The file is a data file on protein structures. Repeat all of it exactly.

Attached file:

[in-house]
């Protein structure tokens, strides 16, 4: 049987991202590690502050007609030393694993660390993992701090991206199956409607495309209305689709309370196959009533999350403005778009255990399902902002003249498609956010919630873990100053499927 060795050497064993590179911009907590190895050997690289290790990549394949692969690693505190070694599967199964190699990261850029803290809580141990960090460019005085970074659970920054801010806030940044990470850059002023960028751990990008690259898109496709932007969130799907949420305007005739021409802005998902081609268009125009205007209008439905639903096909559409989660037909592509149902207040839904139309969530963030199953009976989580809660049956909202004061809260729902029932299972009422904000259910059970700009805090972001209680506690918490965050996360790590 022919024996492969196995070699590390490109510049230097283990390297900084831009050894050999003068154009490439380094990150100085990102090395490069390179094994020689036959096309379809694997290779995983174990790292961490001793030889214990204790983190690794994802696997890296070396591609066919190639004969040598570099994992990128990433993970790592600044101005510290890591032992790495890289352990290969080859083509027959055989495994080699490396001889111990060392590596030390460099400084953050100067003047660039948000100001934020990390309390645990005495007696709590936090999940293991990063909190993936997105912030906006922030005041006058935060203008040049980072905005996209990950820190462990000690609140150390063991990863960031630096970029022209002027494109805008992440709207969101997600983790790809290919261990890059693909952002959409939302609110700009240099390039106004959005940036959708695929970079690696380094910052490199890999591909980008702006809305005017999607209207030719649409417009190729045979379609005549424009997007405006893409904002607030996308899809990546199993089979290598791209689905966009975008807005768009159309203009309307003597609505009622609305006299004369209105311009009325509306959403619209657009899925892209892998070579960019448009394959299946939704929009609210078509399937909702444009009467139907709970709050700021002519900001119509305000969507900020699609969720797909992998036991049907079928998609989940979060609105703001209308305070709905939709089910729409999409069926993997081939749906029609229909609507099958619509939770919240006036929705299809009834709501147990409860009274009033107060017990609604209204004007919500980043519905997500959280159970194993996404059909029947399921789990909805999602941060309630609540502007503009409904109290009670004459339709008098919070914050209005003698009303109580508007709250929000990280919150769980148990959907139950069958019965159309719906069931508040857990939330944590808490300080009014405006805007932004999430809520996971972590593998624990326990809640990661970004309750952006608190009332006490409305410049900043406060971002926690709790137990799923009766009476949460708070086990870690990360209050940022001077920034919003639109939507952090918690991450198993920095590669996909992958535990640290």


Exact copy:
[in-house]
């Protein structure tokens, strides 16, 4: 049987991202590690502050007609030393694993660390993992701090991206199956409607495309209305689709309370196959009533999350403005778009255990399902902002003249498609956010919630873990100053499927 060795050497064993590179911009907590190895050997690289290790990549394949692969690693505190070694599967199964190699990261850029803290809580141990960090460019005085970074659970920054801010806030940044990470850059002023960028751990990008690259898109496709932007969130799907949420305007005739021409802005998902081609268009125009205007209008439905639903096909559409989660037909592509149902207040839904139309969530963030199953009976989580809660049956909202004061809260729902029932299972009422904000259910059970700009805090972001209680506690918490965050996360790590 022919024996492969196995070699590390490109510049230097283990390297900084831009050894050999003068154009490439380094990150100085990102090395490069390179094994020689036959096309379809694997290779995983174990790292961490001793030889214990204790983190690794994802696997890296070396591609066919190639004969040598570099994992990128990433993970790592600044101005510290890591032992790495890289352990290969080859083509027959055989495994080699490396001889111990060392590596030390460099400084953050100067003047660039948000100001934020990390309390645990005495007696709590936090999940293991990063909190993936997105912030906006922030005041006058935060203008040049980072905005996209990950820190462990000690609140150390063991990863960031630096970029022209002027494109805008992440709207969101997600983790790809290919261990890059693909952002959409939302609110700009240099390039106004959005940036959708695929970079690696380094910052490199890999591909980008702006809305005017999607209207030719649409417009190729045979379609005549424009997007405006893409904002607030996308899809990546199993089979290598791209689905966009975008807005768009159309203009309307003597609505009622609305006299004369209105311009009325509306959403619209657009899925892209892998070579960019448009394959299946939704929009609210078509399937909702444009009467139907709970709050700021002519900001119509305000969507900020699609969720797909992998036991049907079928998609989940979060609105703001209308305070709905939709089910729409999409069926993997081939749906029609229909609507099958619509939770919240006036929705299809009834709501147990409860009274009033107060017990609604209204004007919500980043519905997500959280159970194993996404059909029947399921789990909805999602941060309630609540502007503009409904109290009670004459339709008098919070914050209005003698009303109580508007709250929000990280919150769980148990959907139950069958019965159309719906069931508040857990939330944590808490300080009014405006805007932004999430809520996971972590593998624990326990809640990661970004309750952006608190009332006490409305410049900043406060971002926690709790137990799923009766009476949460708070086990870690990360209050940022001077920034919003639109939507952090918690991450198993920095590669996909992958535990640290």